Texas Fourth of July

Does the mere thought of July 4 bring tears of joy?   If you have a box full of Beasts of Artillery, Jumbo Ground Bloom Flowers and Morning Glories, then you know what I’m talking about:  your very own fireworks celebration.

It’s probably a good time to review the law.

Fireworks are considered a public nuisance.  Towns and cities have the power to regulate nuisances within their boundaries.  Those municipalities that are classified as “home-rule” can actually regulate up to 5000 feet outside the city limits.

A municipality can ban possession of the firework within its limits, but not the transportation of fireworks.  You can buy the fireworks and drive them through any municipality, even one with the most stringent of ordinances.  Caveat:  sometimes cities get confused about this particular constitutional right and issue tickets.

If your municipality has a fireworks ban, what exactly does that include? Interesting that you should ask.

There are consumer fireworks, and there are explosives.  The National Fire Protection Association sets out guidelines for explosives that are low-grade, such as those that are used in public displays.  The ATF and Consumer Safety Products Commission set out the types of fireworks that are considered consumer fireworks.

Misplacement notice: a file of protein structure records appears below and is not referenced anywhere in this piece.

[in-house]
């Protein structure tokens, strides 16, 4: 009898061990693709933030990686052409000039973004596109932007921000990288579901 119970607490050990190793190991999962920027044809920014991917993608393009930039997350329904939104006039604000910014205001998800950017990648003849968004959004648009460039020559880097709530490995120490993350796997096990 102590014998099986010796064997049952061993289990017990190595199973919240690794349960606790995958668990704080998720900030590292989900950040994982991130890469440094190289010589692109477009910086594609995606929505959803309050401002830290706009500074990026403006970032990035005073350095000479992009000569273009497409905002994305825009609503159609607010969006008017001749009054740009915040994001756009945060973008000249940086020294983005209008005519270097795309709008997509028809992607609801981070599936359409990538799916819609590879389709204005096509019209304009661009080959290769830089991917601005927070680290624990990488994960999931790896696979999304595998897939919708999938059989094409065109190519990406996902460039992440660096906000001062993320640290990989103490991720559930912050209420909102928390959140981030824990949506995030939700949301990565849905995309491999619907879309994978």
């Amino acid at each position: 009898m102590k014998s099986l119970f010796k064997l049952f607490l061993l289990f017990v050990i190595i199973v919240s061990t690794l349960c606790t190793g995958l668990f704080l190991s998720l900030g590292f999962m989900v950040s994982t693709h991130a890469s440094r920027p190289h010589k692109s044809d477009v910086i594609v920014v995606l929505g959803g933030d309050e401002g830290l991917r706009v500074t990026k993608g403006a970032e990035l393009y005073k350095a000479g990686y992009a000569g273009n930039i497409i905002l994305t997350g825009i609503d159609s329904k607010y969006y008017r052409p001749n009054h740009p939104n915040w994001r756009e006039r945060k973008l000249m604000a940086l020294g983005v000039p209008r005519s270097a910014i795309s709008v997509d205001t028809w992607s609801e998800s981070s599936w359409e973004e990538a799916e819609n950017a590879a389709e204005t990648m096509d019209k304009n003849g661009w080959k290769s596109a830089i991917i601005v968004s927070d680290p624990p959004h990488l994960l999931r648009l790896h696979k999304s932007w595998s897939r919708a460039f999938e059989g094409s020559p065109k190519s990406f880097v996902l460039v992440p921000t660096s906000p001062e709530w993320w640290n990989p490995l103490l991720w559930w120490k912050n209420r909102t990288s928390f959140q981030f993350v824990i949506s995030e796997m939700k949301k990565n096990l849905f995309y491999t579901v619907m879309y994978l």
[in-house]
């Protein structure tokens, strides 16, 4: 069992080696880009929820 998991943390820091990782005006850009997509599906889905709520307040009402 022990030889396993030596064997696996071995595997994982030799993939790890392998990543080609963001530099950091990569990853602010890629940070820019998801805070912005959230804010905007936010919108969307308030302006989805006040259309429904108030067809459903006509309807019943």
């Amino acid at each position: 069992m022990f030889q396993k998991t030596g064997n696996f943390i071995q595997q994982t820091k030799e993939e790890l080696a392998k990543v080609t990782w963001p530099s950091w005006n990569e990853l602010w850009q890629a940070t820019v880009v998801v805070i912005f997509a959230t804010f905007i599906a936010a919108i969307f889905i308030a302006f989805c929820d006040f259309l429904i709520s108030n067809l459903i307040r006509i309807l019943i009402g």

The NFPA guidelines are just that – definitions that can be adopted by a state or municipality.  The ATF and CSPC set out national minimums for fireworks that are binding on states.  Each state can adopt more stringent laws.

Thus, in California you can legally shoot off fountains.  In Illinois, you are lucky to get snakes.

Texas sets its definitions and laws based upon the Federal laws.  “Fireworks”  means a composition or device designed for entertainment to produce a visible or audible effect by combustion, explosion, deflagration or detonation.  It’s ok to sell a 1.4 G (this references a federal code provision) device for personal entertainment.  Roadside fireworks stands are full of 1.4 G devices.  It’s not ok to sell 1.3 G devices to the general public.

Within Texas, you can legally buy and transport sky rockets, roman candles, firecrackers, sparklers, smoke and punk, fountains, missiles, novelties, crackle and strobe, parachutes, wheels and spinners, sky flyers, display shells and aerial items (cakes).

You’ll have to check local ordinances to find out if you are prohibited from storing or shooting them off.  Or you could just light the fuse and see if you attract your own glowing red lights.

Happy 4th.